BBC News - Fraud prompts UK phone firms to tweak networks
Rising fraud has prompted UK phone operators to tweak their networks to remove features exploited by criminals.

Fraudsters are abusing "call clearing" systems that keep a line open even if the person being called has hung up.

The system was first brought in to make it easy to transfer calls to extensions in homes.

But hi-tech thieves are abusing the lengthy delays to trick people into thinking they are talking to a bank or the police.

Line tests

Call clearing times can stretch to two or three minutes on some UK networks but the need for this was shrinking, said a BT spokesman. Fewer people now had a requirement to shift calls to extensions in their homes, he said, thanks to the popularity of cordless phones.

However, he said, all UK operators and industry watchdog Ofcom had noticed an increase in fraud that is based around the lengthy call clearing times.

Typically, a conman trying to abuse this feature would call a victim pretending to be from their bank, ISP or even the police informing them about an issue that requires them to supply credit card details. The conman will tell the victim to verify that the alert is genuine by ringing another number.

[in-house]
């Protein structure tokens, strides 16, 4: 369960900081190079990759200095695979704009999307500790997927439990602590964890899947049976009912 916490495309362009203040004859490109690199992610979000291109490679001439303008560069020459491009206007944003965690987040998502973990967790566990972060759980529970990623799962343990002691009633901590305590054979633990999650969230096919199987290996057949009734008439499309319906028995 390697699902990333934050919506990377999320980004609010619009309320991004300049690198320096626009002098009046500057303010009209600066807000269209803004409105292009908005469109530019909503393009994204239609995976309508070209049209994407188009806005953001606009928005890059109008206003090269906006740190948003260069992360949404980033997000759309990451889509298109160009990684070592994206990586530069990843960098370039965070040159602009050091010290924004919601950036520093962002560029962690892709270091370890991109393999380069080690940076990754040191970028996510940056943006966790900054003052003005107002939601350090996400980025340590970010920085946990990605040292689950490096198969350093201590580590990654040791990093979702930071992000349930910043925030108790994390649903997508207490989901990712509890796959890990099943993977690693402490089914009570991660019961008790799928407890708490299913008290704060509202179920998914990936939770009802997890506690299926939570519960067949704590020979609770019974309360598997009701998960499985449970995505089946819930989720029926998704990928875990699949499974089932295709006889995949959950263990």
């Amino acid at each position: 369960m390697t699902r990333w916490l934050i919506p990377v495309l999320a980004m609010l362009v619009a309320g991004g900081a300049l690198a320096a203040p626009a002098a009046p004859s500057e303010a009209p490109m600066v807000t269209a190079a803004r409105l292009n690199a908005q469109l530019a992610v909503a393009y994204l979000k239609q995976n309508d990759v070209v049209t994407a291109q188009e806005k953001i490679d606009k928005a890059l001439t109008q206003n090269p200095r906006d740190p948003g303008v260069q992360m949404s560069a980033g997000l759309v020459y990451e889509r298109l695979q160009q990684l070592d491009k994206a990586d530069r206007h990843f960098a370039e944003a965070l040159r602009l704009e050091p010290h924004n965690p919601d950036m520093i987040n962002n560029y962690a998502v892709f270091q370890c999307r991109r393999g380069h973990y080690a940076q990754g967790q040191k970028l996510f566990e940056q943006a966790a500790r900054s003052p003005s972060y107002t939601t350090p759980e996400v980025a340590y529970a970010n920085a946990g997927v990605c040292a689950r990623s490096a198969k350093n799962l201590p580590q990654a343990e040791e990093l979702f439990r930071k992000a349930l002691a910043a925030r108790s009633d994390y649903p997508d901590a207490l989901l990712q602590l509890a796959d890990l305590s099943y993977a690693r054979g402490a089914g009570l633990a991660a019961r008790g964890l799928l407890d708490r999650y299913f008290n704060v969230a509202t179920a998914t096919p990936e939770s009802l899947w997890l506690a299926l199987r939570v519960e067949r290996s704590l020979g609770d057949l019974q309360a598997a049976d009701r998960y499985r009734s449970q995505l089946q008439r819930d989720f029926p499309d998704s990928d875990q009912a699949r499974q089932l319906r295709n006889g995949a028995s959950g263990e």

However, if the call is made from the same phone line before the call clearing deadline has passed, the caller will still be connected to the fraudster who can trick them into thinking the verification is genuine and card details must be passed on.

BT, Sky and Virgin Media have all outlined plans to cut call clearing times from minutes to seconds to thwart thieves. TalkTalk said it reduced its call clearing times "a good few months ago".

In a statement BT said: "We intend to cut the 'holding the line open' time to two seconds and we will have a solution in place to do this for several million customers over the next six weeks.

"We need to do some further testing for the remaining lines and will resolve this issue for those customers as soon as possible."

Virgin said it was working on ways to cut clearing times on its network.

Emma Hutchinson, a Virgin Media spokeswoman, said: "If someone is concerned about a call they've received, they should hang up and either wait five minutes or use another line to speak to the police on 101."